The Uttar Pradesh police have always been very communal and trigger happy. The paramilitary forces, particularly the PAC is even worse.
As we debate Vivek Tiwari’s cold-blooded murder, my mind goes to a cold wintry morning at the height of the Ram Janmabhoomi movement when some two dozen policemen stormed our Muslim-dominated neighbourhood in Lucknow around 6 am to arrest a man suspected of rioting and arson.
Faced with resistance, the cops, including PAC personnel, clambered on the top floor of a nearby school building and then, shouting Jai Shri Ram, opened unprovoked fire at the homes below.
Within minutes, four were dead and many injured. All men died in their homes. One of them was a friend who had got married weeks before.
His brain was blown to smithereens by a .303 bullet as he stumbled out of bed, half asleep and opened his bedroom window to look out.
When the guns fell silent, the cops broke into several homes and rounded any young man they could get their hands on.
Shaukat, the blind muezzin of our mosque, was dragged out on the street and shot in the palm of his hand by a service revolver in full public view. Media reports on the following day said he was injured after a crude bomb exploded in his hand. A blind man throwing bombs? I found it funny even under those critical circumstances.
The police also gate crashed into my uncle’s house, a mere 200 meters from my own place and whisked away two of my cousins to the Aminabad police station where they were beaten mercilessly all day and forced to chant Jai Shri Raam.
“Katve, yeh lo Javed Miandad Ka chakka,” the cops jeered as they rained lathi blows on my cousins, who had been arrested because they were dressed in shalwar kameez.
Another young cousin, who lived in the same house was spared because he had the presence of mind to hurriedly pullover over a pair of jeans.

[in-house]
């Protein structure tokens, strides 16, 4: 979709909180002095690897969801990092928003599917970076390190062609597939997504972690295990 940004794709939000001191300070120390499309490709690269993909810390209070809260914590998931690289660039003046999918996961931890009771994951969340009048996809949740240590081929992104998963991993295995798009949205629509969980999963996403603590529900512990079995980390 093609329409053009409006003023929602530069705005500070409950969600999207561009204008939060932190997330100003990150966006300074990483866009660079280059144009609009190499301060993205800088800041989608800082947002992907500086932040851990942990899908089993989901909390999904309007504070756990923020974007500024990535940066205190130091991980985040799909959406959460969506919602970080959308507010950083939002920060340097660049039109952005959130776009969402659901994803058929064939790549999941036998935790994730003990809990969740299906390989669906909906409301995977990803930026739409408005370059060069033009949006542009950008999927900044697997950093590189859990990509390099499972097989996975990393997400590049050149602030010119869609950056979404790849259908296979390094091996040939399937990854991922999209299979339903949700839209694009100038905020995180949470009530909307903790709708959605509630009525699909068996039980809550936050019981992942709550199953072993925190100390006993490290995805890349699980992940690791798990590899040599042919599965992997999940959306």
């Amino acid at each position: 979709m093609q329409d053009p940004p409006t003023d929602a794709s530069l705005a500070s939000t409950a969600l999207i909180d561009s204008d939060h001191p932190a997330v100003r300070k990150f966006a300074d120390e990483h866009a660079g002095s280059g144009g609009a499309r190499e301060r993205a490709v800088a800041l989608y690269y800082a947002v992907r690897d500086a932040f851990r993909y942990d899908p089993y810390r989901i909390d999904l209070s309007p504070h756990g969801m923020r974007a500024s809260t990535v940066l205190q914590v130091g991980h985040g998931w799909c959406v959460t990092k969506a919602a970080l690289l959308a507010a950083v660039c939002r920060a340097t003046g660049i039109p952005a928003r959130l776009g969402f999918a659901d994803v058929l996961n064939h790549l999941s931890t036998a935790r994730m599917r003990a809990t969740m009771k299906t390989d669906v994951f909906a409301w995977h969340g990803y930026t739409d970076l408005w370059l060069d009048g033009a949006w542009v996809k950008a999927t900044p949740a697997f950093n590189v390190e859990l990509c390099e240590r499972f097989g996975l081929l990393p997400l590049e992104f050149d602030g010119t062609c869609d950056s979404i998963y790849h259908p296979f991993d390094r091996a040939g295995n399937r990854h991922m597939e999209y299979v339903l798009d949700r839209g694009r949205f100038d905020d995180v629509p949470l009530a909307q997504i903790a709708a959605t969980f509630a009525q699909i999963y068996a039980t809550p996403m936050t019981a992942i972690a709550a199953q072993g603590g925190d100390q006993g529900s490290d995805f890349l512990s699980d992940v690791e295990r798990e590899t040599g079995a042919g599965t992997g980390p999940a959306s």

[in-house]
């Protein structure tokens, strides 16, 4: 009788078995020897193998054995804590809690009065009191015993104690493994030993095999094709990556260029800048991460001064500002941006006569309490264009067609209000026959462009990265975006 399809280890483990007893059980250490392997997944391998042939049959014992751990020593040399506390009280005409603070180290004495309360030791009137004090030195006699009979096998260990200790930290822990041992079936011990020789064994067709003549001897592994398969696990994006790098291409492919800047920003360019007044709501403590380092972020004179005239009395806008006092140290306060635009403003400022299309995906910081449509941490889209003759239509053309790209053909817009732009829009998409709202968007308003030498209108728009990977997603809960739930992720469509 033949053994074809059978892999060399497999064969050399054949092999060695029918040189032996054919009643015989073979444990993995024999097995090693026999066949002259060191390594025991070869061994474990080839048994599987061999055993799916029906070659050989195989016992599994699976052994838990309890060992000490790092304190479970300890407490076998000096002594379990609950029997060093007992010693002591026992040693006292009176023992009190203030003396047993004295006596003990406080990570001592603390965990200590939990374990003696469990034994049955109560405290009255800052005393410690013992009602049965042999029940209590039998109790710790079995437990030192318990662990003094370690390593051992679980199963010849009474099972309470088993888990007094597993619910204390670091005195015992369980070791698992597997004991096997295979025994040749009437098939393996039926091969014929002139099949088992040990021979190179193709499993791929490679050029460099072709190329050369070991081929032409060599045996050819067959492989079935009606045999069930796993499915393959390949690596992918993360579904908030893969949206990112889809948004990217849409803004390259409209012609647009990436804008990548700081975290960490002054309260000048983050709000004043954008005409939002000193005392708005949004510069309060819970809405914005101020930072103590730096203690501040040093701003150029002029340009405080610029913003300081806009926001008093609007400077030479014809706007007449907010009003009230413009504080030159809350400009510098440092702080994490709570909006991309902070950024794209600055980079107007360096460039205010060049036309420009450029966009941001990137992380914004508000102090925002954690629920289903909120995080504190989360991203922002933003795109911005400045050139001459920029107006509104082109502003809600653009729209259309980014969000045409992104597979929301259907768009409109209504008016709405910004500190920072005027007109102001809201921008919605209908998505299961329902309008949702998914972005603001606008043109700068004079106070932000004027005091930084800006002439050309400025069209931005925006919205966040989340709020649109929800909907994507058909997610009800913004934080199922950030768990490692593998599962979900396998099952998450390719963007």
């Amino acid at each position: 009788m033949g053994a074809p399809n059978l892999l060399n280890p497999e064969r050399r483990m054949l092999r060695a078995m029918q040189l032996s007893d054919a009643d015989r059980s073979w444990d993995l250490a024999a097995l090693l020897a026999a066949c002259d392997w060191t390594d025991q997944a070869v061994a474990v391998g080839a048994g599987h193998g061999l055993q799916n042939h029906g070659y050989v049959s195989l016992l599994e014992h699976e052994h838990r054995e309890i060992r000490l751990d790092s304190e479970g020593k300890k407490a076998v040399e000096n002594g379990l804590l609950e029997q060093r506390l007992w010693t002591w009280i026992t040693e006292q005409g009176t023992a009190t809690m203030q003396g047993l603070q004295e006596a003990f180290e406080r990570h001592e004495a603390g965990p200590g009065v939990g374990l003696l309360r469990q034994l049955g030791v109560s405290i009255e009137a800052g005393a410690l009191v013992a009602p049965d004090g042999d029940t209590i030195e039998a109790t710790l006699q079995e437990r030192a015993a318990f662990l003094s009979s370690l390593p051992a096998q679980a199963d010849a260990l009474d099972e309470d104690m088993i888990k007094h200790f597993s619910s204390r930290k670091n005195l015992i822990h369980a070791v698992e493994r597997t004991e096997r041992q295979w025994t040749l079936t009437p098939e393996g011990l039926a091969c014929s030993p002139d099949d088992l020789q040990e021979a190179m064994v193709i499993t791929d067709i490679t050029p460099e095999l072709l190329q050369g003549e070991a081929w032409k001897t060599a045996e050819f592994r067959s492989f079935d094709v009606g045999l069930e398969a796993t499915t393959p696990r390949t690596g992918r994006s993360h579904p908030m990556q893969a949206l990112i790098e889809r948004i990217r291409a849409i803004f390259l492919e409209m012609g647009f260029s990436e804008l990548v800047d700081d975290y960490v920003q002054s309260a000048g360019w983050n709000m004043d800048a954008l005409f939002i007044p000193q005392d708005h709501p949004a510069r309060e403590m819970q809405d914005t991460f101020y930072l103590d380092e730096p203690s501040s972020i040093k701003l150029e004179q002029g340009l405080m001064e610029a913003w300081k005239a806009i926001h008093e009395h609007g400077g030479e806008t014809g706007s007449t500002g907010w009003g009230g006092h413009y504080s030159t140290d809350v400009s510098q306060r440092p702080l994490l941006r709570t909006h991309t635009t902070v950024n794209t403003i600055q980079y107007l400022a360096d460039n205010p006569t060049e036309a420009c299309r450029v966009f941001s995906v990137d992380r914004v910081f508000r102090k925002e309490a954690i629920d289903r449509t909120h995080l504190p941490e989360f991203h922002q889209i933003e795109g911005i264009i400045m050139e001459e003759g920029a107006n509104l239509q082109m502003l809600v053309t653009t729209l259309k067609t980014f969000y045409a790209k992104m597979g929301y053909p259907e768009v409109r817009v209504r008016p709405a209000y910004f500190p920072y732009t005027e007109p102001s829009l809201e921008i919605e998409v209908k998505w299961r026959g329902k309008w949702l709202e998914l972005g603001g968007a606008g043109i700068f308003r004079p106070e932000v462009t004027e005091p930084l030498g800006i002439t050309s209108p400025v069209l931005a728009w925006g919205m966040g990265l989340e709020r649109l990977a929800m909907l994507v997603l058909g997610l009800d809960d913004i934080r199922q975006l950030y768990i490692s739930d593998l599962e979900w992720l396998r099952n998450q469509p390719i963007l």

Later that evening, some us visited the police station carrying warm clothes and blankets for our cousins who were still in illegal custody and shivering in cold.
As we handed over the blankets, a police inspector sized us up and asked: “Saaley Katve, bhainsa khaatey ho, phir bhi sardi lag rahi hai?
I was not at home when the police firing started that morning. My Dad and I had gone to the nearby Charbagh Railway station to pick my uncle and cousin who were coming back from Delhi.
And since there were no cellphones during those days, we remained blissfully unaware of the carnage until we drove back towards our home.
We had no clue even when a posse of policemen who had set up a barricade in the middle of the LaTouche road stopped us and asked us to step out. As we revealed our names, the policemen started raining lathi blows on the four of us.
We were all well dressed, and by no accounts, looked criminals. My dad showed them railway tickets, saying we had merely gone to pick our relatives. But the explanation cut no ice.
The beat us mercilessly. One enthusiastic cop even cocked a gun at us. Luckily he didn’t pull the trigger else I would have also ended up as Vivek Tiwari.
(The write up has been taken from Mazhar Farooqui’s Facebook wall).